Choose the Axiom III

by Carl Pierer In the first part of this essay, the axiom of choice was introduced and a rather counterintuitive consequence was shown: the Banach-Tarski Paradox. To recapitulate: the axiom of choice states that, given any collection of non-empty sets, it is possible to choose exactly one element from each of them. This is uncontroversial…

Qanat (Part II)

by Carl Pierer Starting from the formidable climatic challenges faced by cities on the Iranian plateau, Part I of this essay presented the ingenious Iranian invention of Qanats. Those underground aqueducts, which exploit gravitation to redirect an aquifer under a mountain to the surface, are remarkable feats of engineering. Covering distances of several kilometres, they…

Qanat (Part I)

by Carl Pierer Yazd, one of the big three Tourist destinations in central Iran, has a rather challenging climate. With summer temperatures often exceeding 40C and hardly any precipitation at all (49 mm per year), water is a major concern. The city is rightfully famous for its wind towers (بادگیر) and qanats (قنات). While the…

Innocent Remembrance

by Carl Pierer Since 2014, various student societies at the University of Edinburgh have but on musical performances commemorating the first world war. This article takes a look at one performance in particular. The content is neither highly original nor particularly radical; others have written more insightful and more sophisticated pieces. It constitutes merely an…

Pornography’s Subordination

by Carl Pierer Sometimes, speech achieves something. Sometimes even, speech is necessary to do something. For instance, in the now famous example, somebody is getting married by uttering "I do." Austin's theory distinguishes three aspects to such utterances. First, what is being said: the locution. Secondly, what effect it has (on, for example, the hearer):…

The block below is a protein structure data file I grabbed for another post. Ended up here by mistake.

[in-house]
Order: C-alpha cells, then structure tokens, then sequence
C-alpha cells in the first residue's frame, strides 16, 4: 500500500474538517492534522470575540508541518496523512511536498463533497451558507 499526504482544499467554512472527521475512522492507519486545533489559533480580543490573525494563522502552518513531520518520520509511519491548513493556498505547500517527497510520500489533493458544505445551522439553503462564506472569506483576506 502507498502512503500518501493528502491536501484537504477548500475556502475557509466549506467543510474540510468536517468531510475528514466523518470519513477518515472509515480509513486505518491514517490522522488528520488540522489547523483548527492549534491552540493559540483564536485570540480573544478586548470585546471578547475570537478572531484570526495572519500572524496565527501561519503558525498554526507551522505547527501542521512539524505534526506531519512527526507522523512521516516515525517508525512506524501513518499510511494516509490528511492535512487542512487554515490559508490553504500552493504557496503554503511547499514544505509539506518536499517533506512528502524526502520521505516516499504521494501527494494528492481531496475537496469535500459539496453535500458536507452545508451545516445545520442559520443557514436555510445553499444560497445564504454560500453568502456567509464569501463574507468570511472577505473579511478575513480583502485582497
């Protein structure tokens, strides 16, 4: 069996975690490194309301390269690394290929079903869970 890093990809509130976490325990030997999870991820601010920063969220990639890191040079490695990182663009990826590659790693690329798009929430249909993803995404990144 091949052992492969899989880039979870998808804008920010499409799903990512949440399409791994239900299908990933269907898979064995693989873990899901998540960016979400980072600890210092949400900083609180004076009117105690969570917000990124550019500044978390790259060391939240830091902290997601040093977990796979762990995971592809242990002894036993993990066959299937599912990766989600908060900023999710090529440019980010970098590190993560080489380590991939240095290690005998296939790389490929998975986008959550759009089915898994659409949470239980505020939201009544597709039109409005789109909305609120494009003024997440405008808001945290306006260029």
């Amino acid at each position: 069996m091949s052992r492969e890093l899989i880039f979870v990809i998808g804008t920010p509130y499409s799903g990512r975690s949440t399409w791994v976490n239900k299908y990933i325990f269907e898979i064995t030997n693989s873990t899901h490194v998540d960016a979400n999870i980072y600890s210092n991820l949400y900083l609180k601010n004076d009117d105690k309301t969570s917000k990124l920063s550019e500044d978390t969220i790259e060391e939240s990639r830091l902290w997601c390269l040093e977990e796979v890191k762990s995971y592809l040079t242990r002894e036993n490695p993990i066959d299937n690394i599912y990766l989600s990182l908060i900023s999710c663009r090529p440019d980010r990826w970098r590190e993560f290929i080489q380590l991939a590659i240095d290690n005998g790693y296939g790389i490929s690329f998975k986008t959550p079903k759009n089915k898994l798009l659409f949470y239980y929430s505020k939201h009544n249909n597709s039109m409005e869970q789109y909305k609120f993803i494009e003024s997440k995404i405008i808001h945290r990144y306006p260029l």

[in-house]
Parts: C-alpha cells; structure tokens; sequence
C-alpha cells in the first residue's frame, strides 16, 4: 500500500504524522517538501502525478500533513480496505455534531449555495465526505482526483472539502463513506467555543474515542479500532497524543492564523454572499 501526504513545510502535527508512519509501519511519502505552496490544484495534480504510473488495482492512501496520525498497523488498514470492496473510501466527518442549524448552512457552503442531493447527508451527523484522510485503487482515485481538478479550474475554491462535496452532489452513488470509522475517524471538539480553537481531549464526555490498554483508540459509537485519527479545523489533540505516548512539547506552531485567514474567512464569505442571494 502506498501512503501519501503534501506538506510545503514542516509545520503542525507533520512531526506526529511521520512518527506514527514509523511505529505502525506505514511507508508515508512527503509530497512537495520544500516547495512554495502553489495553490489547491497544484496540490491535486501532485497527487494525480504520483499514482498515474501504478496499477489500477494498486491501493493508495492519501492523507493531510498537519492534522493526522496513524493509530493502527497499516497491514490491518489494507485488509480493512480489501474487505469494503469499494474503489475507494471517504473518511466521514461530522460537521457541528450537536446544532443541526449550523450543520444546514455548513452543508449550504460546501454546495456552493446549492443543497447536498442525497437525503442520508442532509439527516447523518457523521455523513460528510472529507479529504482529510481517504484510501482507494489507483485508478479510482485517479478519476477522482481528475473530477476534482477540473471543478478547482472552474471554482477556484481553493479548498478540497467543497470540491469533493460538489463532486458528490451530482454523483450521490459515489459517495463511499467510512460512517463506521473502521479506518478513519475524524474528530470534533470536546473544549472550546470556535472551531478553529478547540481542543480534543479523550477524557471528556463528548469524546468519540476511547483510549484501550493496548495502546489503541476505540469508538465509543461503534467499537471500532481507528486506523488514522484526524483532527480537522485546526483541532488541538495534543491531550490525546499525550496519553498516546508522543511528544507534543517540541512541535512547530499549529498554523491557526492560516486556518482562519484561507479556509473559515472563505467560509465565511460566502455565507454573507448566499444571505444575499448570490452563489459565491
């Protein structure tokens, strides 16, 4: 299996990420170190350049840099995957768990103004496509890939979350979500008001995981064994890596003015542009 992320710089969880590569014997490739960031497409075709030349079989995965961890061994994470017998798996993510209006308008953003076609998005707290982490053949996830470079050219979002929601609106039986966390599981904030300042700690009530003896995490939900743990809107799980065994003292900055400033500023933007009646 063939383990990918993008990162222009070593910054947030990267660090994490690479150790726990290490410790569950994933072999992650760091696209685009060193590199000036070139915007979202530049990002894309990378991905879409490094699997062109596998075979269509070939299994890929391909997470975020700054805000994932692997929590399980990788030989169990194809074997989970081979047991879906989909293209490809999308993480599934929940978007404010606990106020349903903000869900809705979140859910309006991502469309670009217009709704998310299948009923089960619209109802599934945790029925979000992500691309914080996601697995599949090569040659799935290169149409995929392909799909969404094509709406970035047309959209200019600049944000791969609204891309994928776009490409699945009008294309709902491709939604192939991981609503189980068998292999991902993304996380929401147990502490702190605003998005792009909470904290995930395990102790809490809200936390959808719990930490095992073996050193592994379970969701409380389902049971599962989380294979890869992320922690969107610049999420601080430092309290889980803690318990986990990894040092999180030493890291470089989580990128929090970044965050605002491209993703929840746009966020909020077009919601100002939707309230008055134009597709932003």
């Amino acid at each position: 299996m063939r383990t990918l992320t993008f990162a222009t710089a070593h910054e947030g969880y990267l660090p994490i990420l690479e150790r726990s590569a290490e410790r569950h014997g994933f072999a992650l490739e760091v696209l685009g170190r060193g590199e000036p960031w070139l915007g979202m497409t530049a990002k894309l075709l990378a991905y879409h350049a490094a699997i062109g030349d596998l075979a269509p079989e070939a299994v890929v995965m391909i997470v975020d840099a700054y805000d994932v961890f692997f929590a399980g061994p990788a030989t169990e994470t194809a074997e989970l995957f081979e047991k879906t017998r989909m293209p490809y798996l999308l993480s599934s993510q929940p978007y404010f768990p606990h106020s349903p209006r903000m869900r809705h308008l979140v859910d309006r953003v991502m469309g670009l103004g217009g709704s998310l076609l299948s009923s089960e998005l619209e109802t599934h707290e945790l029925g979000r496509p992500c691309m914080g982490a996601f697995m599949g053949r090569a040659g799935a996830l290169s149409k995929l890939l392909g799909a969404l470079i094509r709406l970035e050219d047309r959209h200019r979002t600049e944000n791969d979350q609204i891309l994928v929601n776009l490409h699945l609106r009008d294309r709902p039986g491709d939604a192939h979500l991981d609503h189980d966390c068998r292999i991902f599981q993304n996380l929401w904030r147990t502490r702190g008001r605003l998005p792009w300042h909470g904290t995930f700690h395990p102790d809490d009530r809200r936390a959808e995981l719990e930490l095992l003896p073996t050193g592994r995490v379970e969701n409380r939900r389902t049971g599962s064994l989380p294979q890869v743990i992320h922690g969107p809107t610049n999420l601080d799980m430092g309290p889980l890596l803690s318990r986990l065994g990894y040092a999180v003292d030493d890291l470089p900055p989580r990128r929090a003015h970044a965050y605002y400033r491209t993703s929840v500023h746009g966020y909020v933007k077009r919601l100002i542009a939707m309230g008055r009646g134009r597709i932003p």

Two Portraits Of Masculinity?

by Carl Pierer At this year's Edinburgh International Film Festival, Donmar Warehouse presented a filmed version of their Julius Caesar. The all-female adaption of Shakespeare's play is set in a prison with the cast including both professional actors and (former) inmates. It has received much critical acclaim, travelling internationally. Now it has been made available…

The Salesman

by Carl Pierer Arthur Miller's famous dissection of the American Dream in his Death of a Salesman still stands as a hallmark of American literature that has not lost any of its appeal. Its striking and damning socio-politico commentary continues to be of relevance. There is, however, a second, more intimate and personal drama that…

“Art thou a man?”

by Carl Pierer Much has been written about Zeffirelli's adaption of Romeo & Juliet, in particular its focus on the themes of youth and beauty. A neat narrative lends itself to explain the films popularity and immense success: Zeffirelli catered for a teen audience (choosing unknown, very young lead actors, exploring themes of sexuality) in…

Merleau-Ponty & Wittgenstein

by Carl Pierer Perception lies at the heart of our everyday life. Both Merleau-Ponty and Wittgenstein have derived radical philosophical results from paying close attention to the structures of our perception. This essay attempts to illustrate a deep affinity between the two thinkers: not only do both discover a common dualistic ontology underlying their opponents'…

Choose the Axiom II

by Carl Pierer M.C. Escher: Reptiles. In the first part of this essay, the axiom of choice was introduced and a rather counterintuitive consequence was shown: the Banach-Tarski Paradox. To recapitulate: the axiom of choice states that, given any collection of non-empty sets, it is possible to choose exactly one element from each of them.…

Some polemical thoughts on ‘national’ historical responsibility

by Carl Pierer German foreign policy often talks about a particular historical German responsibility, some special status that Germans have inherited after World War II[i]. Even left commentators, usually internationalist in outlook, seem to accept such a notion uncritically[ii]. But what role does the concept of ‘nation' play in this context? Ernest Renan writes in…

More than an Object

by Carl Pierer “(…) [M]y own body is the primordial habit, the one that conditions all others and by which they can be understood. Its near presence and its invariable perspective are not a factual necessity, since factual necessity presupposes them. (…) I observe external objects with my body, I handle them, inspect them, and…

Noticing Aspects

by Carl Pierer Fig. 1 Part II of Wittgenstein's Philosophical Investigations, also known as Philosophy of Psychology – A Fragment, contains a lengthy treatment of perception. He begins by drawing a distinction: Two uses of the word “see”. The one: “What do you see there?” – “I see this” (and then a description, a drawing,…